Famous People from Aberdeen, MD

Though Aberdeen, MD is a smaller city, a surprising number of people born and raised here have gone on to do great things and achieve fame and recognition across the country. It is hard to say what caused this little city to produce so many outstanding citizens, but we can say for certain that Aberdeen, MD is extremely proud of the men and women who have left here and gone on to achieve excellence in a variety of professions. This is merely a selection of the famous people who grew up in or lived in Aberdeen.

Cal Ripken Jr, one of the most beloved players in the history of Major League Baseball, was born in Aberdeen and attended Aberdeen High School. Though he would go on to achieve fame as a shortstop, in high school Ripken often played pitcher. In his senior year, he struck out 17 batters in the deciding game to give Aberdeen High School the state championship. He would go on to a storied career in the Major Leagues that saw him make the all star team 19 times and set numerous records. By far the most famous of his records was set in 1995, when he broke Lou Gehrig’s record of 2,130 consecutive games played. He also won the American League Most Valuable Player Award in both 1983 and 1991. Ripken was admired by fans for his excellent play on the field, but he became beloved because of his upstanding character, his charity work, and his humility. Cal’s brother, Billy Ripken, was also born and raised in Aberdeen, and also went on to play in the major leagues. The two brothers played together for the Baltimore Orioles from 1987 to 1992. Cal Ripken would go on to become part owner of the Aberdeen IronBirds, the local single A baseball team that still plays at a stadium named in his honor.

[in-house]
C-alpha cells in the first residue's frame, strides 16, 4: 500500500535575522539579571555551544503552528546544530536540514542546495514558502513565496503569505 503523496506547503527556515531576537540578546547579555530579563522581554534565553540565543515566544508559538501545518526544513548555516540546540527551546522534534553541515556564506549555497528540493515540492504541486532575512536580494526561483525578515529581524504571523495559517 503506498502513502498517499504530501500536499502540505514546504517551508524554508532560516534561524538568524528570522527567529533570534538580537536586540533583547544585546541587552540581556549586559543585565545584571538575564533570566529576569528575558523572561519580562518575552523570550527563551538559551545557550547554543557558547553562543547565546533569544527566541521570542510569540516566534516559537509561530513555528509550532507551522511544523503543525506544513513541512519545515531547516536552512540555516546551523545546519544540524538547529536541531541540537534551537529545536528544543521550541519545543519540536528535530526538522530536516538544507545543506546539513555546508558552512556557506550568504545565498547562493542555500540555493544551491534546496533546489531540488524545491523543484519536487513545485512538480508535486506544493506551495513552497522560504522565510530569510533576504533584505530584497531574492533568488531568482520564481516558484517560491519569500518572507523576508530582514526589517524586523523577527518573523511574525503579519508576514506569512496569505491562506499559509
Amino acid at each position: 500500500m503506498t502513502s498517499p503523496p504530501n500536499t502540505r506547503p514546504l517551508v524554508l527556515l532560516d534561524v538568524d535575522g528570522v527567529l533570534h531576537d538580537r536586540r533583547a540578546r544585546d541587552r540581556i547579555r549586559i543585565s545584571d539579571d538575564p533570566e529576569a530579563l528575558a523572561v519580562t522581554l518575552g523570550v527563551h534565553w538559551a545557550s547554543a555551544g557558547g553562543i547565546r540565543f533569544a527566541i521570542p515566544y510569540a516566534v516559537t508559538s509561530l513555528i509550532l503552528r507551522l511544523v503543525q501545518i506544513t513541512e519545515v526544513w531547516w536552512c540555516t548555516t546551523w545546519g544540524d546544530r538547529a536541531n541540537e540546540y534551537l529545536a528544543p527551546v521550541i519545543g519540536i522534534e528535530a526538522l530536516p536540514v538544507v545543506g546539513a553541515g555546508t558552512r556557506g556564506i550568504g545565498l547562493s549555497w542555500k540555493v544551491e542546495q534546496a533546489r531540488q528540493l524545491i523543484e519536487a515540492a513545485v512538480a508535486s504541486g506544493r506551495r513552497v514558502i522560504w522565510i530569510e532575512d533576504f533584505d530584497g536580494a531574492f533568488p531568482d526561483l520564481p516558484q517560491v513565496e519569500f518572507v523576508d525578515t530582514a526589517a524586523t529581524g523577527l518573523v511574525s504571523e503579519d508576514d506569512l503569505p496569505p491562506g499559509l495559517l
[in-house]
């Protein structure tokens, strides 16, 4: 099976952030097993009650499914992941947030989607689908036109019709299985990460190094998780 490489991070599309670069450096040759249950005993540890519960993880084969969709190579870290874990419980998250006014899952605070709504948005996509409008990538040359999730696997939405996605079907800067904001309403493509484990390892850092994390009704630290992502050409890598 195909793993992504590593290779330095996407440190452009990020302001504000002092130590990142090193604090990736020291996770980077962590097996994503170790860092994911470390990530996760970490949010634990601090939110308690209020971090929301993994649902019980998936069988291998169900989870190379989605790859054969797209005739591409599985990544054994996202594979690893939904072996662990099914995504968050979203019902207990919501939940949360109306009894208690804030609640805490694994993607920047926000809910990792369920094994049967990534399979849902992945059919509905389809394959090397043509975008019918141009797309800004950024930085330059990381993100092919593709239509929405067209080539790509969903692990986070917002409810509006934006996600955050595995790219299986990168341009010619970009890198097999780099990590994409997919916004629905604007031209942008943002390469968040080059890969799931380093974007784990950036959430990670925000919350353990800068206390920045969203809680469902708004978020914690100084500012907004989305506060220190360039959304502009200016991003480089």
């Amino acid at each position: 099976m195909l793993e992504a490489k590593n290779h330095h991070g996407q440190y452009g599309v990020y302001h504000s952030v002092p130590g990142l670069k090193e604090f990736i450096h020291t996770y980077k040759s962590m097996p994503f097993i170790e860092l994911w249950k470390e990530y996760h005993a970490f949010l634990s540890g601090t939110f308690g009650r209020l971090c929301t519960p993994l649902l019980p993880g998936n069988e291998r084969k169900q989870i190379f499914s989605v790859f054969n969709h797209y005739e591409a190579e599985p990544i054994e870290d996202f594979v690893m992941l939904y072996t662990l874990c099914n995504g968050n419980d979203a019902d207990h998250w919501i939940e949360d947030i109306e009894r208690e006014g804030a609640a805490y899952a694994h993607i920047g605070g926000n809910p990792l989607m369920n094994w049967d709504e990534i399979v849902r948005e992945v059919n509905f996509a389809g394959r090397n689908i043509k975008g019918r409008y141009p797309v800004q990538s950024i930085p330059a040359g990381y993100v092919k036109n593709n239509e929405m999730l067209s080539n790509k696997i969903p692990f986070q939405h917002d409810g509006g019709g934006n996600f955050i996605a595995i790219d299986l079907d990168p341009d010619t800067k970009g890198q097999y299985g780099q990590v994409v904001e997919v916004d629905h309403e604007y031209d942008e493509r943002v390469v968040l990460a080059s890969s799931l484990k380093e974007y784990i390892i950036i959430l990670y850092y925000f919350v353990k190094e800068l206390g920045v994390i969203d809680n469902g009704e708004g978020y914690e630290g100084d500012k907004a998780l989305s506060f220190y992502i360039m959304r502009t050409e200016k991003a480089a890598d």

Aberdeen has produced several other professional athletes across multiple sports. Gary Neal attended Aberdeen High School and would go on to play in the National Basketball Association for nine years. E.J. Henderson and Erin Henderson, two brothers from Aberdeen, had successful careers in the NFL. Two United States Congressmen have hailed from Aberdeen. William Benjamin Baker served in Congress from 1895 to 1901, and Linwood Clarke served from 1929 to 1931.

Another distinguished former Aberdeen resident excelled in a far different field. Michael D. Griffin was born in Aberdeen in 1949. He would go on to attain seven academic degrees, specializing in Aerospace Engineering. He became the head of the Space Department at the Johns Hopkins University Applied Physics Laboratory, and was then nominated to be the Administrator of NASA. While working for NASA, Griffin helped to establish plans for the future of humans in space, stating that one of the primary purposes of human flights to space should be to achieve human settlement within the solar system and beyond. He was included in Time Magazines 2007 list of the 100 most influential people.

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